It’s Haiku Friday again. For the past twenty years or so, it has been my practice to write one haiku every day. Every Friday I share a haiku here, about whatever topic I happen to choose. I invite you to write a haiku on this topic too, and share it with me and the readers of this blog. Just write it in the Comments below. The only rules are: 1) your haiku must be about the named topic; 2) you must follow the 5-7-5 syllable format; 3) no obscenities or hate (I will delete those). That’s it.

Serial: Reasons to be a Ghostwriter: Reason #3

ghostHere’s another excerpt from my ebook “Ten Good Reasons to be a Ghost”:

Reason #3: Your mind and your heart will be stretched, and your tolerance and compassion will grow. In order to write as someone else, you must understand them on a deep level. You will learn how others think—even others radically different than you. Like actors, ghostwriters play many roles, just on the page instead of the stage. Unlike an actor, a ghostwriter is not constrained by their gender, age, race or culture. I am a middle-aged white American woman from the West Coast. But as a ghostwriter, I’ve been an African-American man from New York, a Japanese-American woman, an Iranian immigrant, a self-described redneck from Oklahoma, a Cambodian refugee, among many others. And oh yes, some middle-aged white American women. I’ve been any age from 20 to 90. I’ve been a doctor, an accountant, an entrepreneur, a cop, a scientist, a shaman, a gardener. And so on.

And guess what I discovered? We’re all human, and we have more similarities than differences. When you have participated in someone’s dream, hatred is impossible.

Shameless Promotion: If you’re interested in becoming a ghost, check out my online course Learn to Ghost (LINK – www.LearnToGhost.com).

Ghostwriting for a Dog: My Pet Girl

Alex_leaves_Alex Terrgi here. If you follow my posts on this blog, you may know that I have my own Pet Girl. She is my human’s granddaughter and she is eight years old. Eight is the perfect age for humans, you know. Although she’s going to be nine soon, and then nine will be the perfect age for humans.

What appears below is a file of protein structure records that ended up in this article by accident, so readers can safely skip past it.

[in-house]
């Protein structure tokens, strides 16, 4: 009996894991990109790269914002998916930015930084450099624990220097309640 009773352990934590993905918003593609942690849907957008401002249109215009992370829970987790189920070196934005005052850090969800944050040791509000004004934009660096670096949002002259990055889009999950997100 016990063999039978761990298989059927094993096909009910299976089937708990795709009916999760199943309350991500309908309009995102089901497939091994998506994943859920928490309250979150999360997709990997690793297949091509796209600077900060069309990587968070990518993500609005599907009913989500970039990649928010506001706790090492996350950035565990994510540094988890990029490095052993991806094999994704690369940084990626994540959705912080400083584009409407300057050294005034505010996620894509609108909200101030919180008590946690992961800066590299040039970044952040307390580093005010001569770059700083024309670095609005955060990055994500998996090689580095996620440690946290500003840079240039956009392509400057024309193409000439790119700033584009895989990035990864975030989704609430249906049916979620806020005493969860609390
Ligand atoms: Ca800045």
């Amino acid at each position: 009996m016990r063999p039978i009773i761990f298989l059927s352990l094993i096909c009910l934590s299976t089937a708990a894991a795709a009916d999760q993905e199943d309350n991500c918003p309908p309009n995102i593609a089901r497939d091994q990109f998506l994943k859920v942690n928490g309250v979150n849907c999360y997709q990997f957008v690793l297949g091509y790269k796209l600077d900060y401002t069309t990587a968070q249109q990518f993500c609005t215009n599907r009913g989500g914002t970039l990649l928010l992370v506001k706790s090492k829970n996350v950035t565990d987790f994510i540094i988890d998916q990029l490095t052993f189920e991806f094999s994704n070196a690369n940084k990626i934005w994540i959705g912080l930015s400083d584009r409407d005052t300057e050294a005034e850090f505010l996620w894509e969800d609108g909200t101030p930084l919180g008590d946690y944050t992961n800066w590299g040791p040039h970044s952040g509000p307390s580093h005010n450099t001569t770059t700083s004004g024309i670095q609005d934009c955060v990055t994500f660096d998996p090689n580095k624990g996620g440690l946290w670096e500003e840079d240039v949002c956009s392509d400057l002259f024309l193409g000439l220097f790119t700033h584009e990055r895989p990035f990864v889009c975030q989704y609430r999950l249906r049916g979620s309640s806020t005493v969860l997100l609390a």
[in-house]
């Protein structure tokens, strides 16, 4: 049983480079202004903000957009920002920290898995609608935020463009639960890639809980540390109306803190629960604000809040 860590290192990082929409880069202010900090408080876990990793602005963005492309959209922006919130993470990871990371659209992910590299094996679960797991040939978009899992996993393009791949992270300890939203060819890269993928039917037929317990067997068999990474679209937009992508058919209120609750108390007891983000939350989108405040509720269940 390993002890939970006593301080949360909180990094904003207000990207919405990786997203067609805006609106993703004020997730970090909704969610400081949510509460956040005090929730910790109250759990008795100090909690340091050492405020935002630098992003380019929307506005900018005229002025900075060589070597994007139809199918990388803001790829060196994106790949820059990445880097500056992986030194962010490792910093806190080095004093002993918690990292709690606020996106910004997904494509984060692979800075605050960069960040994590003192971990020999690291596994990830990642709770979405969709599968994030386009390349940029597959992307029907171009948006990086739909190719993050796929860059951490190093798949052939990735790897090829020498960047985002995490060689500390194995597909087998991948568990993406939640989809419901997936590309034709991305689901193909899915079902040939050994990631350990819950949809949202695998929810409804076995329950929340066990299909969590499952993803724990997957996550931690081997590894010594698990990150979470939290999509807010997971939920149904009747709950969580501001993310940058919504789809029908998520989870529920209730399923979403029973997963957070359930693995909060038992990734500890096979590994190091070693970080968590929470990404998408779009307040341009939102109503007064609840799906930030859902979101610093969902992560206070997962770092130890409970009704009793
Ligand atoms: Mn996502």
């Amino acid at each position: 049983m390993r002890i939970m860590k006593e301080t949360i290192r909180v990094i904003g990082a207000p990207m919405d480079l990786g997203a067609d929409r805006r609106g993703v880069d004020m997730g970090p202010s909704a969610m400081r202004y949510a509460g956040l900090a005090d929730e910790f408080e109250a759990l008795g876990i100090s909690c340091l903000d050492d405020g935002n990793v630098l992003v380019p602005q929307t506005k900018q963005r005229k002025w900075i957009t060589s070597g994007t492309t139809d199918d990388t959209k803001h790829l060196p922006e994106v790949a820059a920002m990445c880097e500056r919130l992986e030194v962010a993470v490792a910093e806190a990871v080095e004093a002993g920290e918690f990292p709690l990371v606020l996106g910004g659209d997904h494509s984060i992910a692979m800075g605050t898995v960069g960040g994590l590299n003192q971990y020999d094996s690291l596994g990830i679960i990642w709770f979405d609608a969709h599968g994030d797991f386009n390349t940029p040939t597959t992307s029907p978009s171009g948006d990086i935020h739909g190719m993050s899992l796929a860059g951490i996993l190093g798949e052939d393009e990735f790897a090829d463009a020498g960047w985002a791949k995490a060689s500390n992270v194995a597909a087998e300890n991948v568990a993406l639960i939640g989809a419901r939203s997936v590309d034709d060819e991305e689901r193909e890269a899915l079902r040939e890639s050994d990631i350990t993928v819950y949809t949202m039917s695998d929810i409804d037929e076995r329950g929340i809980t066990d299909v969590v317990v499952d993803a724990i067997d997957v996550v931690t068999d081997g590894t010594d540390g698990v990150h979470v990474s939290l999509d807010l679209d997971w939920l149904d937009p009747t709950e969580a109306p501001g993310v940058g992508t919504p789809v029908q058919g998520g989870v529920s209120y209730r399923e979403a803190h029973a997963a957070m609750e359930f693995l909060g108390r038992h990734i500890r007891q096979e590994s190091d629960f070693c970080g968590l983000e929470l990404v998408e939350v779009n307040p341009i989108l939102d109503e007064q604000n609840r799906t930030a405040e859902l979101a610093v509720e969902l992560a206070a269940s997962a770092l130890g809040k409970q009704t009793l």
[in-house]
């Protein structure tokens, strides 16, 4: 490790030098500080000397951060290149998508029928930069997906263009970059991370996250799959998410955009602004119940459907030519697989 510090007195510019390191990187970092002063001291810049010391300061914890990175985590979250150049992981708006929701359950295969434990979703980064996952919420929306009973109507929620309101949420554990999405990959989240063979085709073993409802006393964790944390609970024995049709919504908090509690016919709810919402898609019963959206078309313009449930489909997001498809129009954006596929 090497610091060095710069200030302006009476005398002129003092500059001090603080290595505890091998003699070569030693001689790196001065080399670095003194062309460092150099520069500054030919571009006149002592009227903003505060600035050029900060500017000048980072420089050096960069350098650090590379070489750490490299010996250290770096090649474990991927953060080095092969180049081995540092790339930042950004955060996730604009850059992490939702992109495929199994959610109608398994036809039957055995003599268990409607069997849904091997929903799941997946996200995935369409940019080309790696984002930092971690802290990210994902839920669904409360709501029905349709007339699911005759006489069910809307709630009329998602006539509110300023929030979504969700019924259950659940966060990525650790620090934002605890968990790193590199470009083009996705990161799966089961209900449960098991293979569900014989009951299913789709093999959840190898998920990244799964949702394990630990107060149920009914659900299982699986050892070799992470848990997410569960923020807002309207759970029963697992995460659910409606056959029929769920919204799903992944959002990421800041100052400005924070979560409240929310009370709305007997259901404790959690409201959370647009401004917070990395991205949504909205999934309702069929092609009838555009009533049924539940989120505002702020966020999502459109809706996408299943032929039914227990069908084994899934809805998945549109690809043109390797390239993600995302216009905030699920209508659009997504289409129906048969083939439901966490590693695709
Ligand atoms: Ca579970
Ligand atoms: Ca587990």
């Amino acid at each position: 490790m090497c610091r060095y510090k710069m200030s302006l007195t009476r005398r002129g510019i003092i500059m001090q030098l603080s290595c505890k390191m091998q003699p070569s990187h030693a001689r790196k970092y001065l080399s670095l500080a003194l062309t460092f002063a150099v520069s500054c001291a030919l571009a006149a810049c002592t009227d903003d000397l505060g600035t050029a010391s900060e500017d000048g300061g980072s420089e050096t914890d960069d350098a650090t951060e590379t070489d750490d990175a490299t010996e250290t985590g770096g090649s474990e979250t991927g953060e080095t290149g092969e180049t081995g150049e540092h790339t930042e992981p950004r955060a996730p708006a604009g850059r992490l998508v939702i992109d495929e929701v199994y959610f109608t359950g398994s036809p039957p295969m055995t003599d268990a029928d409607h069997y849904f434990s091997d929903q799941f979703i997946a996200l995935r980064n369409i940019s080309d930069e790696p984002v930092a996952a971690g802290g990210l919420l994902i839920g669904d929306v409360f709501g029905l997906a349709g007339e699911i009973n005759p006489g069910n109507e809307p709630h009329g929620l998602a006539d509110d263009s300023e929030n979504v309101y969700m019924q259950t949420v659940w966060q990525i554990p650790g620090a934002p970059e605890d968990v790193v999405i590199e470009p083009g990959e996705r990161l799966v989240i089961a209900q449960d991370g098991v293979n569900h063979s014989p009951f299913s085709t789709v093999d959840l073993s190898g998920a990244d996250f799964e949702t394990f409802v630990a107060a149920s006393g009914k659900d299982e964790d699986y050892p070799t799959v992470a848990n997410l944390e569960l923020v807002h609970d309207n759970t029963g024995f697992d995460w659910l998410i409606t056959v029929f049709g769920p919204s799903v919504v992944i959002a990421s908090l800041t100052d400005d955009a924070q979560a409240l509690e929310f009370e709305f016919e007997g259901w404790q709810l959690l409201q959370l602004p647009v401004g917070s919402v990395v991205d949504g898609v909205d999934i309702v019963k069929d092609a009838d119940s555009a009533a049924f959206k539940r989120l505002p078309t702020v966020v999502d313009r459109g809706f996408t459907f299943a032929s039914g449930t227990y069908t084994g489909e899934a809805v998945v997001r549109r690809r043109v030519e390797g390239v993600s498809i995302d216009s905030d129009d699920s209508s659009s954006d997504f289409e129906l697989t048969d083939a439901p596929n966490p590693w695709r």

My Pet Girl and I went to the dog park the other day. (We took my human grown-up with us because someone had to drive the car.) My Pet Girl threw the ball for me and ran around the edge of the park with me and called “C’mon Alex!” when I got distracted by a good smell.

Then she shooed a crabby German Shepherd away from me cuz his human told my Pet Girl that he only liked dogs as big as him and bit everyone else. And do you know what my Pet Girl said? She said, “Then why do you bring your dog here?” Good question!

My Pet Girl is smart and brave and I love her. You’d love her too if you knew her. But she can’t be your Pet Girl. She’s already taken.

Haiku Friday: Random

haiku pic 2Here’s my haiku for today, on the topic of “Random”:

marks of the writer:

random ink blobs on your shirts

keying in your sleep

It’s Haiku Friday again. For the past twenty years or so, it has been my practice to write one haiku every day. Every Friday I share a haiku here, about whatever topic I happen to choose. I invite you to write a haiku on this topic too, and share it with me and the readers of this blog. Just write it in the Comments below. The only rules are: 1) your haiku must be about the named topic; 2) you must follow the 5-7-5 syllable format; 3) no obscenities or hate (I will delete those). That’s it.